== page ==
Woman Holding a Balance
c. 1664, oil on canvas
Widener Collection, 1942.9.97
With all that’s going on in DC: spring, citywide events, and new museum exhibits seemingly popping up everywhere, it’s easy to forget that many museums have outstanding permanent collections also on display. Walking through the National Gallery of Art I stumbled upon The Dutch and Flemish Cabinet Galleries and was immediately drawn in. I had not really thought about this type of art since I was much younger on a visit to Rijks Museum in Amsterdam. This all got me to thinking about “classic” art and some of my favorite pieces. I realized that while I know what my favorite styles and works are, I too easily keep those in my mind as my favorites instead of revisiting the reasons why and actually going back to see them.
The works on display are absolutely gorgeous. In the past, they would be displayed in schilderijkabinet, rooms in Dutch and Flemish houses used to display these smaller works of art. While the subjects of these paintings vary greatly, and really do deserve their own book let alone blog, my eye was drawn towards those which showed human interaction and daily life. In other posts I’ve spoken about what a particular work says about a culture but I want to go in a different direction today. What amazes me about many of these works are the interactions between people and people and inanimate objects. The entire story of these works can be seen in their expressions. I can see how they feel about whatever it is they are doing just by a slight tilt of the head or turn of the lip. Their faces could be considered wordless captions of the painting: nothing is said but expression and gestures tell you their story.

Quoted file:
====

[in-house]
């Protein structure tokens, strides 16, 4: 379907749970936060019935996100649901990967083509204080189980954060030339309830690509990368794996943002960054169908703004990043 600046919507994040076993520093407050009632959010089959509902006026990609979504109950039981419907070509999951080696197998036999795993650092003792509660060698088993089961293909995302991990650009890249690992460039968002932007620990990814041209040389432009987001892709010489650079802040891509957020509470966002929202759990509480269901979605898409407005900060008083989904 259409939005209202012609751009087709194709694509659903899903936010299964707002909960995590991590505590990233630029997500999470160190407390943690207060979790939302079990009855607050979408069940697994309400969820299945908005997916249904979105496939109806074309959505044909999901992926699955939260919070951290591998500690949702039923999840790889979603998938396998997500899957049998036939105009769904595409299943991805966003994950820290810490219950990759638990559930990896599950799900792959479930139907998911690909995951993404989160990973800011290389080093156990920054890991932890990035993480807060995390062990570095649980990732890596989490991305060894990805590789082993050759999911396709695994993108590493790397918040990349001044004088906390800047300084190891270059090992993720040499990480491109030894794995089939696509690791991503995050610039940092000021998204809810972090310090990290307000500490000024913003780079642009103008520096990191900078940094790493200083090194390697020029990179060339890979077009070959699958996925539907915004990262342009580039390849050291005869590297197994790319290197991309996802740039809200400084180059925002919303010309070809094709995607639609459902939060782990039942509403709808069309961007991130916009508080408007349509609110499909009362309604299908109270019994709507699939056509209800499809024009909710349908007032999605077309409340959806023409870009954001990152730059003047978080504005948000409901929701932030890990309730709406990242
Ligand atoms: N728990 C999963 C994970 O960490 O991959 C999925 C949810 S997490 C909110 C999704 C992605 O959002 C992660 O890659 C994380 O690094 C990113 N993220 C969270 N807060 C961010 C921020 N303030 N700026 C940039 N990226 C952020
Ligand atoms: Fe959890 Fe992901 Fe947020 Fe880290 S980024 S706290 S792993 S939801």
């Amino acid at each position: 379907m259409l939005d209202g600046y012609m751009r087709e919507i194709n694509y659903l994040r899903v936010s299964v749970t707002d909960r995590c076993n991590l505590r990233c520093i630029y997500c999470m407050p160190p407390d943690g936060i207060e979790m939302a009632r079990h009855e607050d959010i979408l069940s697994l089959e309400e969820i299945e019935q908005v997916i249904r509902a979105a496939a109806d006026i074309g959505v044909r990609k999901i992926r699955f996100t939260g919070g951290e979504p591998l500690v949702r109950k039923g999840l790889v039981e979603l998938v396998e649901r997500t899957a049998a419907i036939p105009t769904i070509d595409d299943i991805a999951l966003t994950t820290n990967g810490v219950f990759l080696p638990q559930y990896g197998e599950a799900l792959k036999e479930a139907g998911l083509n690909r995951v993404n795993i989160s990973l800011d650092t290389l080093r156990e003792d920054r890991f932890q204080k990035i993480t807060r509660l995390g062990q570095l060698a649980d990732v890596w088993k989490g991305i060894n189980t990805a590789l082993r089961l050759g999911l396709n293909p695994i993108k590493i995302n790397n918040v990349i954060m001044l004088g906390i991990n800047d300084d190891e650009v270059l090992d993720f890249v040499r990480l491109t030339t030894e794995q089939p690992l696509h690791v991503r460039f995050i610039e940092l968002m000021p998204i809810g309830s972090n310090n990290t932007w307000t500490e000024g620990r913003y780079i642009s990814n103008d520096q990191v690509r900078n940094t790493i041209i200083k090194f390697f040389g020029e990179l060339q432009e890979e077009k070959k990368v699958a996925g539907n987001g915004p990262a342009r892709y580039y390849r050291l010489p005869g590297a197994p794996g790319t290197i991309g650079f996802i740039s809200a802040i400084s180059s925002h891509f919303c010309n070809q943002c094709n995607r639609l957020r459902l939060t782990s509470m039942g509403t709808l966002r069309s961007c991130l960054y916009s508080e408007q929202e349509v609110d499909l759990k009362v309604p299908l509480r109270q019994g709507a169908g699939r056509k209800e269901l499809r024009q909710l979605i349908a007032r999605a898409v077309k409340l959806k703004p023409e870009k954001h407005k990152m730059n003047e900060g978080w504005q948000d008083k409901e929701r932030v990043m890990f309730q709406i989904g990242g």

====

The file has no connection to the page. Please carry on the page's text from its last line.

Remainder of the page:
This is not intended to be a quick review of 17th century Dutch art, but rather a reminder that in addition to catching the latest traveling exhibit, permanent museum collections are also well-worth visiting. Your favorite pieces of art are your favorites for a reason and regular visits will nurture your relationship with art.